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Young man's family learning to cope with accident
MARYVILLE, Mo. -- Robbie Lade's smile seemed as big as ever.
Friends surrounded him. Others visited. His father beamed. The radio blared from the truck.
And when it was time, the young man in a wheelchair reached his right hand into a bucket full of ticket stubs and pulled out the winner.
But maybe the biggest winners on a recent Saturday afternoon were those who stopped by a car dealership, or paid their $10 donation for the raffle, or just prayed for Lade and his family.
"We've come a long ways in two years," said Rob Lade, Robbie's dad.
Hurt in accident
Robbie was seriously injured May 2, 2004, in a vehicle wreck. He was a senior in high school awaiting the fall, when he was to begin playing football at Northwest Missouri State University.
But the young man suffered a traumatic brain injury and damage to his lungs.
"In fact, his problem with his lungs was how we almost lost him," Bob said. "One week into it, they told us he wasn't going to make it."
But Bob and Diane Lade didn't like thinking that way. And, apparently, neither does Robbie.
"They've told us that as long as a patient wants to get better, they will," Bob said.
But nobody was sure what to expect. The Lades sure didn't know. Even the doctors weren't sure.
"What was the prognosis? We weren't sure," Bob said. "We just keep working and working. It's something insurance companies and Medicaid don't understand."
Which is one reason why the fund-raiser took place. Which is why friends and family and those who don't even know the Lades have gone into the piggy banks and scraped together quarters and nickels and dimes. Every little bit helps when it comes to taking care of the rising medical costs.
Robbie has been in rehab centers much of the last two years, first in Lincoln, Neb., and now in Omaha, Neb.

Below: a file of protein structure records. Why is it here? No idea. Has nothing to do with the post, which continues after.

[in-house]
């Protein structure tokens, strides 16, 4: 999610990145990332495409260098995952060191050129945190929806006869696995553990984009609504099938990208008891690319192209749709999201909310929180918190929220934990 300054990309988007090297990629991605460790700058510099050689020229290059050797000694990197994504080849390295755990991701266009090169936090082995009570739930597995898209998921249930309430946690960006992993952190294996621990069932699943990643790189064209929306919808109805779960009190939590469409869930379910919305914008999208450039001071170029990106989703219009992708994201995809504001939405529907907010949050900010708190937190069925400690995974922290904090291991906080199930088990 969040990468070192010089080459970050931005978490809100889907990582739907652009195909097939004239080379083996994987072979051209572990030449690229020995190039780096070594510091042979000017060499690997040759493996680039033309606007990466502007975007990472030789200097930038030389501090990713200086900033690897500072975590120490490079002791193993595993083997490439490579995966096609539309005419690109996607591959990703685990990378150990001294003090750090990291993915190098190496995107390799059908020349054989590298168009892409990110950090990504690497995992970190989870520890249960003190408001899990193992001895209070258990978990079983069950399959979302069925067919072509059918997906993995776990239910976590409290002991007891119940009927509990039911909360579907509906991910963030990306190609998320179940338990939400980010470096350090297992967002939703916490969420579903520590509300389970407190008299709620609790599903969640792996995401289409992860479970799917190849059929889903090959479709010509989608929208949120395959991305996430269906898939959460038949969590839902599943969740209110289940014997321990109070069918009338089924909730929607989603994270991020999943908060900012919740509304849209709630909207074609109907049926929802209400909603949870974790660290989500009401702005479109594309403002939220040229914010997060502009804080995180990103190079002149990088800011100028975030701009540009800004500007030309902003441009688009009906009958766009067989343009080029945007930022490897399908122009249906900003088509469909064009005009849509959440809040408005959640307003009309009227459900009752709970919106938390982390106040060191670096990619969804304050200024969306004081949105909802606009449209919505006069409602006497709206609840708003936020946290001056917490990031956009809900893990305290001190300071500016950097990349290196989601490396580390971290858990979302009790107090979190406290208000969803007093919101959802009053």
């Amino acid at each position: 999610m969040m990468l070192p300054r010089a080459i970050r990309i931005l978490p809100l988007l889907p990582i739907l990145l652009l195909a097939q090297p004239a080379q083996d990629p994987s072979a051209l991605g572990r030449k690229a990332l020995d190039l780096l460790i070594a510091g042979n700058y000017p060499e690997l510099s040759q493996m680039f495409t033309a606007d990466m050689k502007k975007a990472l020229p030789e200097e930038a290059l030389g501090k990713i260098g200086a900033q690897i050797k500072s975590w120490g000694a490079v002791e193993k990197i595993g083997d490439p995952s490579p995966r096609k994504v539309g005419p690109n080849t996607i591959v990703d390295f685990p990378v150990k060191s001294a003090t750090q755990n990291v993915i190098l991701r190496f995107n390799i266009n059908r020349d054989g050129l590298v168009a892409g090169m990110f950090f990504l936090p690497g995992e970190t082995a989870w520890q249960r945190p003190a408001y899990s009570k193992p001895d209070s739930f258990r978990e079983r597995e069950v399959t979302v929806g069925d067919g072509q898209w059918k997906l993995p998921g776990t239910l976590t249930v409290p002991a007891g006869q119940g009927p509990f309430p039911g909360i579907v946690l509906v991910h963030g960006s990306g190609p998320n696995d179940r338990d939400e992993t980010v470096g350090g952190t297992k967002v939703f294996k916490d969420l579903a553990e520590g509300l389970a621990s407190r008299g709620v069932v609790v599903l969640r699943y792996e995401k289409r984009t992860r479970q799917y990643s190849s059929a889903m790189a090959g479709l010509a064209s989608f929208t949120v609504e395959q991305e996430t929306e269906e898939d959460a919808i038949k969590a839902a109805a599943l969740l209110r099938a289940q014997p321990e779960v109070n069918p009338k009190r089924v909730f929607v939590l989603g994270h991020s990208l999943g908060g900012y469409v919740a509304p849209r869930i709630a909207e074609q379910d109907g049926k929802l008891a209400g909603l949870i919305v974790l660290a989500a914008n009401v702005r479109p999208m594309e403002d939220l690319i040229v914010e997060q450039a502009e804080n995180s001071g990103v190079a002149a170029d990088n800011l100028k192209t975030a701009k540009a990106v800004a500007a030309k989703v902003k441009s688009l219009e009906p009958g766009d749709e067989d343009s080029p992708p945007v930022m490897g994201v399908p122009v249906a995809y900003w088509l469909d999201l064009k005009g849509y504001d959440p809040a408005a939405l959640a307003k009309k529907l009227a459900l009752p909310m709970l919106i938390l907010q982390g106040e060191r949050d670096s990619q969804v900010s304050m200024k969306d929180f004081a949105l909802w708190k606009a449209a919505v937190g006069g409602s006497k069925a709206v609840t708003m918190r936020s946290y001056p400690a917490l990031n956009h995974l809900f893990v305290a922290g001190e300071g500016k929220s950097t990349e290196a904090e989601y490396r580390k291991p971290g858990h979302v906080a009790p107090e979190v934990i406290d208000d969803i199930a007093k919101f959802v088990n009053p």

So instead of learning chemistry and Spanish and where he should be in the Cover 2 defense for the Bearcats, Robbie is learning cognitive skills and things most people take for granted.
"I want him to be able to go to a Bearcat game by himself and come home by himself," Bob said. "You can't really say how this will go. There are no two the same.
"We are very lucky compared to other people, though."
Bob and Diane Lade recognize that, too, because of the support they've seen within the community. Bob works at Northwest Missouri State, and Diane has taught many years at St. Gregory's. They have friends. As a group of Robbie's classmates lined up for a photo, Bob said, "I'm continually amazed with these kids, because they've been here for us."
Support and faith
It's that support, and their own faith, that has helped the Lades through the rough years.
Robbie will continue rehabilitation at Quality Living Inc. in Omaha for as long as he needs it. Bob and Diane make it up there during the week and spend weekends with their son.
They cherish it, because they know how close they came to not having him around.
"We think Robbie's still here because he's going to help a lot of people," Bob said.